We thought it would be good to introduce our newest partner and give you a look into their solutions and perspective on information management.
1.Tell us the story behind your name “InfoDNA.” What are your areas of specialization?
When the fundamental and distinctive characteristics or qualities of information are not aligned with the business process, there will be a gap in the ability to manage the information lifecycle; we call this an information DNA challenge.
The name InfoDNA was born from realizing that information management challenges are common regardless of the business use cases. Focusing on the source instead of the symptoms of the problem (somewhat like human DNA) is the only way to manage information properly. It is imperative to understand the characteristics of the issues and analyze the history of the information’s origin to compile a correct information structure framework.
Our definition of Information DNA includes the following components:
- The document type that fits in a functional area
- The metadata that identifies the document type
- The information structure that holds the document type
- Retention Schedule
- The classification of the document type
- Security Model
- The access control to this document type
- The disposition criteria specified for the document type
InfoDNA is the information management company that specializes in content classification. Our services and solutions are focused on creating an information management framework, organizational accountability and governance, optimized user experience, change management, information life-cycle and master data services.
- Content Risk Assessment – Identify Sensitive Information
- Content Landscape Assessment
- Information Management Framework Assessment
- File plan and Taxonomy Services
- Information Management Governance Program and Compliance Assessment
- Document Classification Services
All together this process …
…results in a high adoption rate in the enterprise.
- Content Migration Services
- IT Services such as Documentum and Captiva Platform Management
2. Gungor recently spoke about the challenges of Information Management and “Why the InfoDNATM approach is the right one.” What brought organizations to this challenging point? Were they not paying attention, playing with new “toys” without a plan, not realizing the wealth of information they were capturing?
Many IT organizations believe in the approach that a tool/solution could be purchased to fix business problems. This approach is like building a house without architectural plans or a proper foundation. Every business is unique, and its business processes, company culture, and existing regulations its determine its requirements. Because of this approach, IT organizations cannot create an information structure framework that aligns with true use cases of information lifecycle without the involvement of lines of business.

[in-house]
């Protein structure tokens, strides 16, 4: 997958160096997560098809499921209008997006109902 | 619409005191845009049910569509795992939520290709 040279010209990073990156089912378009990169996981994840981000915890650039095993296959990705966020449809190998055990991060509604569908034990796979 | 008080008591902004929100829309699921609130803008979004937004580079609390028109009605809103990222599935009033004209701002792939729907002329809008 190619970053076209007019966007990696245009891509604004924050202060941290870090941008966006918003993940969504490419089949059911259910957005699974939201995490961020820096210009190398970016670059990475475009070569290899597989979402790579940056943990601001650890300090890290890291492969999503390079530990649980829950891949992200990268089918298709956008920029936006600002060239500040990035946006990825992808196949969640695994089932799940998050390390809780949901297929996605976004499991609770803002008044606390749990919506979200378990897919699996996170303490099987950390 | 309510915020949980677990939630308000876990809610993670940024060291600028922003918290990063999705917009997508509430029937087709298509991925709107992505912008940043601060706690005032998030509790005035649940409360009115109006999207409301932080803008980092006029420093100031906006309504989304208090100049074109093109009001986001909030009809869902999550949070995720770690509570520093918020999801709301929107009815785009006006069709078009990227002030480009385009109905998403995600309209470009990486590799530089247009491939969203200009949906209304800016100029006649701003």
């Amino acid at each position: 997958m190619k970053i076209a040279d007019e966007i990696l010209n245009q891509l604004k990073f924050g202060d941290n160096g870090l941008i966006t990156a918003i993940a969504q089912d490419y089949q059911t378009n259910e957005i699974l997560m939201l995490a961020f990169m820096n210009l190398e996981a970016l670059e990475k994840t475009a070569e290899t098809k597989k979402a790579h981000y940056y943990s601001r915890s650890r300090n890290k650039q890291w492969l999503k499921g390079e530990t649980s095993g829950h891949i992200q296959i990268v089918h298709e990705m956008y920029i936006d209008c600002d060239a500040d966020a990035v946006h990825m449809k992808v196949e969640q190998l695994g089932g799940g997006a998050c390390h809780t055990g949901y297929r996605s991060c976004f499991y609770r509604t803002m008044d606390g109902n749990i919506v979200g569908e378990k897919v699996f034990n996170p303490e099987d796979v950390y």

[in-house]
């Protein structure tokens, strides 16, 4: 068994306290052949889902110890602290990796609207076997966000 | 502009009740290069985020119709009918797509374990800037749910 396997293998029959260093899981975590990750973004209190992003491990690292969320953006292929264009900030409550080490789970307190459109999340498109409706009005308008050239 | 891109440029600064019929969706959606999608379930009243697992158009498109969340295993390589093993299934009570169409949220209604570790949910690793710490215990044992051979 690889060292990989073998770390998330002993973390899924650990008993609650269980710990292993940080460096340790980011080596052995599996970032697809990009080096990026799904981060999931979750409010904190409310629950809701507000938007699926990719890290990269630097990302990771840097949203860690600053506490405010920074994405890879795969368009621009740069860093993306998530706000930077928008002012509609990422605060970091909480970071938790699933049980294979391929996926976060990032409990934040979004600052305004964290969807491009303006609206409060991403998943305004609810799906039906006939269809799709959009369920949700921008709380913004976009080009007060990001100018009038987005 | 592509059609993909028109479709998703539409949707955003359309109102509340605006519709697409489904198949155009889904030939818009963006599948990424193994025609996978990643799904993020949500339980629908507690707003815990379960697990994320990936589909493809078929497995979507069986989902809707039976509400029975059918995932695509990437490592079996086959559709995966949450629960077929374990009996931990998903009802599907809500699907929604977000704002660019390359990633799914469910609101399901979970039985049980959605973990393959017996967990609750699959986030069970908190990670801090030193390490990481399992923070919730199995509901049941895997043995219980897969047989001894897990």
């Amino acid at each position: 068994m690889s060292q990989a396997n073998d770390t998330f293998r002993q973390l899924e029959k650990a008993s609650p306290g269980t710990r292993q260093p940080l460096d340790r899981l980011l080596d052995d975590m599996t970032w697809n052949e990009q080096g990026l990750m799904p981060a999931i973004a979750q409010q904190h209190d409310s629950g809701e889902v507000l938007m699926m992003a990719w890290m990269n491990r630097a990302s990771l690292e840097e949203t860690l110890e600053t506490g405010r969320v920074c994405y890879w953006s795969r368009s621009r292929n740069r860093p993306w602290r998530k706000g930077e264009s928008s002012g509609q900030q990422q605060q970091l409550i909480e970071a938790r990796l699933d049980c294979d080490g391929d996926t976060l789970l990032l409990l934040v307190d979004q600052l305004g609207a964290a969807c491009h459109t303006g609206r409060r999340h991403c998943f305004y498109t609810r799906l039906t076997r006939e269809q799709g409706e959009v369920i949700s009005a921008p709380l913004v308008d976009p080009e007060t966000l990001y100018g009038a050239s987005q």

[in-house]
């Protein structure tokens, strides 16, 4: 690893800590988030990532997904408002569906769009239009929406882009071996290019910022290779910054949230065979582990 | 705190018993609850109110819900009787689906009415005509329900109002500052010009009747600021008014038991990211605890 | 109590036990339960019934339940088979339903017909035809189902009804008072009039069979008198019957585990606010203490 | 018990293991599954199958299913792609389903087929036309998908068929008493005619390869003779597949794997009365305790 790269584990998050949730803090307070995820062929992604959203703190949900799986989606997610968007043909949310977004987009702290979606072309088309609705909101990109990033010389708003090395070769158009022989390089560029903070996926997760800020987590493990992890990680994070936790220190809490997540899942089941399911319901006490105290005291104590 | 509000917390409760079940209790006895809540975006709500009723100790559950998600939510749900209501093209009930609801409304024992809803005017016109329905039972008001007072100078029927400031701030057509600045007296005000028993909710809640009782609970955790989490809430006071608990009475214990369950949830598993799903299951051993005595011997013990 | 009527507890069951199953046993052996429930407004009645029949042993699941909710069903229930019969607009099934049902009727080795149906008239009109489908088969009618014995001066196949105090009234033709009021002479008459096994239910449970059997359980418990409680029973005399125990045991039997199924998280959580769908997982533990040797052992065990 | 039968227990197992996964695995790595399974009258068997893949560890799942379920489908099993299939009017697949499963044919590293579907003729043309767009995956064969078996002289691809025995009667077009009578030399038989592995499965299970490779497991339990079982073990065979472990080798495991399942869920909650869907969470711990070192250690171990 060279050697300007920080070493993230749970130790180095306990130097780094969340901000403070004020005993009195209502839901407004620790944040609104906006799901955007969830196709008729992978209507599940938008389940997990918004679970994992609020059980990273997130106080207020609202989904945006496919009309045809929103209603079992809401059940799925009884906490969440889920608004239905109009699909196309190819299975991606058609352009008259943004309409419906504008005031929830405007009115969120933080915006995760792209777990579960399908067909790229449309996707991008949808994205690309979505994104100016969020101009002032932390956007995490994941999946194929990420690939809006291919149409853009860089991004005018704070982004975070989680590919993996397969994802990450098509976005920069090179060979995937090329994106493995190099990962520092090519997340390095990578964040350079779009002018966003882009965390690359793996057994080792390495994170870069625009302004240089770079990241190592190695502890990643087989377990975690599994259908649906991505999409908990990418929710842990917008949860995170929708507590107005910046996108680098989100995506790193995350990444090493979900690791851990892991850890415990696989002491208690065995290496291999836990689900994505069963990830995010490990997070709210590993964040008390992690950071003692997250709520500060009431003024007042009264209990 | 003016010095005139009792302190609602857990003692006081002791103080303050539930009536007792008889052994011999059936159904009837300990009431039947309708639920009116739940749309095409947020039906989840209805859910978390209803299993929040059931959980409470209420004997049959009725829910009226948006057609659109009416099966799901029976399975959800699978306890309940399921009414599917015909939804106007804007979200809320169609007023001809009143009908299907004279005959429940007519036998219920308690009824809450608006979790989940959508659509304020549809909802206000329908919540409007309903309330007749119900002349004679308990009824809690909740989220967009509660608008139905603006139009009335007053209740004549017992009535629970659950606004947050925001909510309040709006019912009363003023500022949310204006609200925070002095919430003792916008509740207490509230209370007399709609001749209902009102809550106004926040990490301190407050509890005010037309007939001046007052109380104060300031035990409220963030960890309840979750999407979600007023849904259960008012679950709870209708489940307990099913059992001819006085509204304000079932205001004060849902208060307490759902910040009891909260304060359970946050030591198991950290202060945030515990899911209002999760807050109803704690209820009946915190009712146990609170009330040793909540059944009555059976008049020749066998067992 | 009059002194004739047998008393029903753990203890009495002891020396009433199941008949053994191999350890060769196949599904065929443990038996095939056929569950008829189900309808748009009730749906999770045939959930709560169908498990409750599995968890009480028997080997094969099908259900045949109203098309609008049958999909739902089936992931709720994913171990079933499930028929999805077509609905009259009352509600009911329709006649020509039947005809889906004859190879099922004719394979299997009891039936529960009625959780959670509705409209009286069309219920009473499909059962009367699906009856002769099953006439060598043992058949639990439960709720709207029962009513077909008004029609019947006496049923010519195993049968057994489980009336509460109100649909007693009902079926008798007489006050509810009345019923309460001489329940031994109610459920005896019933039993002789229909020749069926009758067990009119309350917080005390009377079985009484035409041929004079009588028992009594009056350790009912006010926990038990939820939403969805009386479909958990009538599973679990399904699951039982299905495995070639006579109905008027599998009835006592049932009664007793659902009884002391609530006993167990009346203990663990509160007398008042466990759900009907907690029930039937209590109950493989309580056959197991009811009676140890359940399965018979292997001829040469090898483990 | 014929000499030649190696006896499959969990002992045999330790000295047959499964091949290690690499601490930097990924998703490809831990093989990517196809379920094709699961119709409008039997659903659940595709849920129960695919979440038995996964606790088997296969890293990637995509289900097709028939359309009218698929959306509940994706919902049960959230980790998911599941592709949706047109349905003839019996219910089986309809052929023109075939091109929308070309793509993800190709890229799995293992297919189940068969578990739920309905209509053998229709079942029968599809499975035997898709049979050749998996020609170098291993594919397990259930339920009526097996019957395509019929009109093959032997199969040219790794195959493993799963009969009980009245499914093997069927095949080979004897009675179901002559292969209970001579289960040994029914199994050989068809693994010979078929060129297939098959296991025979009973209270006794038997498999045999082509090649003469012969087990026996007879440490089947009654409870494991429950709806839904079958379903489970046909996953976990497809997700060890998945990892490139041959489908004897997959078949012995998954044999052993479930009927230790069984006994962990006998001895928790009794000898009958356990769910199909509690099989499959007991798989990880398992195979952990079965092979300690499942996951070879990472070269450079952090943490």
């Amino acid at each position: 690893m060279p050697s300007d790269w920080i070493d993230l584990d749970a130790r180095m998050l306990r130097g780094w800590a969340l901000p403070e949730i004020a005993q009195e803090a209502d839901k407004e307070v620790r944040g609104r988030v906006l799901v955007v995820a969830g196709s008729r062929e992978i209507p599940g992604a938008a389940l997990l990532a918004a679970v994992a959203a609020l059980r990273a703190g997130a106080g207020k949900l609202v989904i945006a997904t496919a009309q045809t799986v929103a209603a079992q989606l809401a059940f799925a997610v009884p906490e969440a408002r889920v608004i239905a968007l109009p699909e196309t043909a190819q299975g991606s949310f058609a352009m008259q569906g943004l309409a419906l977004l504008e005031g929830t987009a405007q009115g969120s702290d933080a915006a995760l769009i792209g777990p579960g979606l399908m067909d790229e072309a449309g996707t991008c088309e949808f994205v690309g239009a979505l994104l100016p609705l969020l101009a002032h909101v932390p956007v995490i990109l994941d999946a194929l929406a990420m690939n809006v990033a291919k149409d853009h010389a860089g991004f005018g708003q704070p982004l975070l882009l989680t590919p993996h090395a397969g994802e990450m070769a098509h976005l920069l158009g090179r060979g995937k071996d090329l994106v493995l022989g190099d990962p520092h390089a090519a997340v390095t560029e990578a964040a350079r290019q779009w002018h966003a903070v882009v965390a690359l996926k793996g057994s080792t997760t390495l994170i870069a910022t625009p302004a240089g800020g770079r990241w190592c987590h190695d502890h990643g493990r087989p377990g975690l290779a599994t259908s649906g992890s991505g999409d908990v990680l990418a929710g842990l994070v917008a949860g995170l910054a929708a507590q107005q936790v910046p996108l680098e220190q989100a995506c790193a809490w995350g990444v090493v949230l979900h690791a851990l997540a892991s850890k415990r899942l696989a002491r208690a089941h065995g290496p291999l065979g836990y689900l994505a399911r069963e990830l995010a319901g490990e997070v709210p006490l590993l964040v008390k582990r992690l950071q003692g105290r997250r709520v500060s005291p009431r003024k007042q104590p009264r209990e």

Many organizations deal with this challenge by trying to change the information’s DNA in the information lifecycle phases. In other words, technical efficiency handles the issue at the expense of business process and information lifecycle alignment. The number of levels/document types added by functional groups to accommodate their business needs within the enterprise Taxonomy make this problem easy to spot in the unstructured information space. It is not a coincidence that many organizations do not have an automated retention policy process and proper records management. Companies cannot identify what a company record is, what is high business value content, and what is Redundant, Obsolete and Trivial (ROT). You must align information lifecycle and business use cases to solve this conundrum.
3. What are you seeing as primary reasons companies aren’t keeping better track of their content/information? What tactics should they implement for success?
In our opinion, the primary reasons companies do not keep better track of their content is because of technical debt issue. Technical debt is a concept that reflects the omission of steps or shortcuts when coding or managing a project instead of applying the best overall solution from the beginning. Basically, what’s the cost tomorrow of a shortcut from yesterday? Each time you make a sub-optimal technology decision, you’re incurring debt for future re-engineering and refactoring of the cost of that decision.
Technical debt can occur due to premature adoption of technology, inadequate integration, tight code coupling, misunderstood implications of middleware dependency, poor design, poor architecture and engineering, and not taking into account cybersecurity and UX from the beginning of the project.
Tracking of anything is expensive; however, once companies understand the magnitude of the savings and benefits they can reap by properly managing their content, they can easily justify the cost required to act. The result is a system that finds the right information quickly and will unlock the value of business information, improve business processes, and greatly reduce cost.